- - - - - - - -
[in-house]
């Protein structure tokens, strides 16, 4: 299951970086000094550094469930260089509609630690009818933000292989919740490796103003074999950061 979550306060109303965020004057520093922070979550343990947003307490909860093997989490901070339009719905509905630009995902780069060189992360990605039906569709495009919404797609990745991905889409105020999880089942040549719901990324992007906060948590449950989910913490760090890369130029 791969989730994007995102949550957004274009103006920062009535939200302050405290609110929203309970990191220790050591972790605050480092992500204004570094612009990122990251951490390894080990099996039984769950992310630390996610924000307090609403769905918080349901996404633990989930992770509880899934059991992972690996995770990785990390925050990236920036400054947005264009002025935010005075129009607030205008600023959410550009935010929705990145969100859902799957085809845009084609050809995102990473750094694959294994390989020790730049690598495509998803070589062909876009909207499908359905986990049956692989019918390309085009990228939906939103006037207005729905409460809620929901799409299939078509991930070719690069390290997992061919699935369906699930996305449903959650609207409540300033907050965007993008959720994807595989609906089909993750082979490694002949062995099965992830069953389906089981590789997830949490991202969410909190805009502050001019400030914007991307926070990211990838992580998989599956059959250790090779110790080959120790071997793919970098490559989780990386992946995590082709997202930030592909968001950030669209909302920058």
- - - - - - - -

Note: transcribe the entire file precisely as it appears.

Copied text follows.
[in-house]
């Protein structure tokens, strides 16, 4: 299951970086000094550094469930260089509609630690009818933000292989919740490796103003074999950061 979550306060109303965020004057520093922070979550343990947003307490909860093997989490901070339009719905509905630009995902780069060189992360990605039906569709495009919404797609990745991905889409105020999880089942040549719901990324992007906060948590449950989910913490760090890369130029 791969989730994007995102949550957004274009103006920062009535939200302050405290609110929203309970990191220790050591972790605050480092992500204004570094612009990122990251951490390894080990099996039984769950992310630390996610924000307090609403769905918080349901996404633990989930992770509880899934059991992972690996995770990785990390925050990236920036400054947005264009002025935010005075129009607030205008600023959410550009935010929705990145969100859902799957085809845009084609050809995102990473750094694959294994390989020790730049690598495509998803070589062909876009909207499908359905986990049956692989019918390309085009990228939906939103006037207005729905409460809620929901799409299939078509991930070719690069390290997992061919699935369906699930996305449903959650609207409540300033907050965007993008959720994807595989609906089909993750082979490694002949062995099965992830069953389906089981590789997830949490991202969410909190805009502050001019400030914007991307926070990211990838992580998989599956059959250790090779110790080959120790071997793919970098490559989780990386992946995590082709997202930030592909968001950030669209909302920058």